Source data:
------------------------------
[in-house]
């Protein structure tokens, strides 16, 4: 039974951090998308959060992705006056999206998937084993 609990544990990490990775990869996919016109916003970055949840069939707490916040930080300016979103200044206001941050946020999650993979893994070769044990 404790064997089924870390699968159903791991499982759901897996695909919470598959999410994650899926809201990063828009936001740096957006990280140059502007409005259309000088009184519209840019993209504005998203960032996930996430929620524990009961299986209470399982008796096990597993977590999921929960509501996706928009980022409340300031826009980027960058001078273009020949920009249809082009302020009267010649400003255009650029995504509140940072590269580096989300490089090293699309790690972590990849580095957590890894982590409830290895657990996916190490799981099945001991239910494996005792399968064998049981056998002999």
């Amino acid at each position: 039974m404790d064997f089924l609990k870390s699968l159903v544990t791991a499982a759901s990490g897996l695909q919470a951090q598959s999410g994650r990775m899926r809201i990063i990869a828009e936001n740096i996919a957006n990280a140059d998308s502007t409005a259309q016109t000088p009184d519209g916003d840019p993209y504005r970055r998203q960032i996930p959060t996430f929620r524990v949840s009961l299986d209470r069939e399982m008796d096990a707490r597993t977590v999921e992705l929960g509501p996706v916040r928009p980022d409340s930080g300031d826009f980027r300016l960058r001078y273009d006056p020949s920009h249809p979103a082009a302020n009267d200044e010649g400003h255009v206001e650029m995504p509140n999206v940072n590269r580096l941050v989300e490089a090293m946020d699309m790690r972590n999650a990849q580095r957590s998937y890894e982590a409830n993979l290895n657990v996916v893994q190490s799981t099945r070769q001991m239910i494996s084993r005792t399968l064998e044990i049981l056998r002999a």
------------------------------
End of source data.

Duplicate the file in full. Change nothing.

[in-house]
């Protein structure tokens, strides 16, 4: 039974951090998308959060992705006056999206998937084993 609990544990990490990775990869996919016109916003970055949840069939707490916040930080300016979103200044206001941050946020999650993979893994070769044990 404790064997089924870390699968159903791991499982759901897996695909919470598959999410994650899926809201990063828009936001740096957006990280140059502007409005259309000088009184519209840019993209504005998203960032996930996430929620524990009961299986209470399982008796096990597993977590999921929960509501996706928009980022409340300031826009980027960058001078273009020949920009249809082009302020009267010649400003255009650029995504509140940072590269580096989300490089090293699309790690972590990849580095957590890894982590409830290895657990996916190490799981099945001991239910494996005792399968064998049981056998002999």
């Amino acid at each position: 039974m404790d064997f089924l609990k870390s699968l159903v544990t791991a499982a759901s990490g897996l695909q919470a951090q598959s999410g994650r990775m899926r809201i990063i990869a828009e936001n740096i996919a957006n990280a140059d998308s502007t409005a259309q016109t000088p009184d519209g916003d840019p993209y504005r970055r998203q960032i996930p959060t996430f929620r524990v949840s009961l299986d209470r069939e399982m008796d096990a707490r597993t977590v999921e992705l929960g509501p996706v916040r928009p980022d409340s930080g300031d826009f980027r300016l960058r001078y273009d006056p020949s920009h249809p979103a082009a302020n009267d200044e010649g400003h255009v206001e650029m995504p509140n999206v940072n590269r580096l941050v989300e490089a090293m946020d699309m790690r972590n999650a990849q580095r957590s998937y890894e982590a409830n993979l290895n657990v996916v893994q190490s799981t099945r070769q001991m239910i494996s084993r005792t399968l064998e044990i049981l056998r002999a």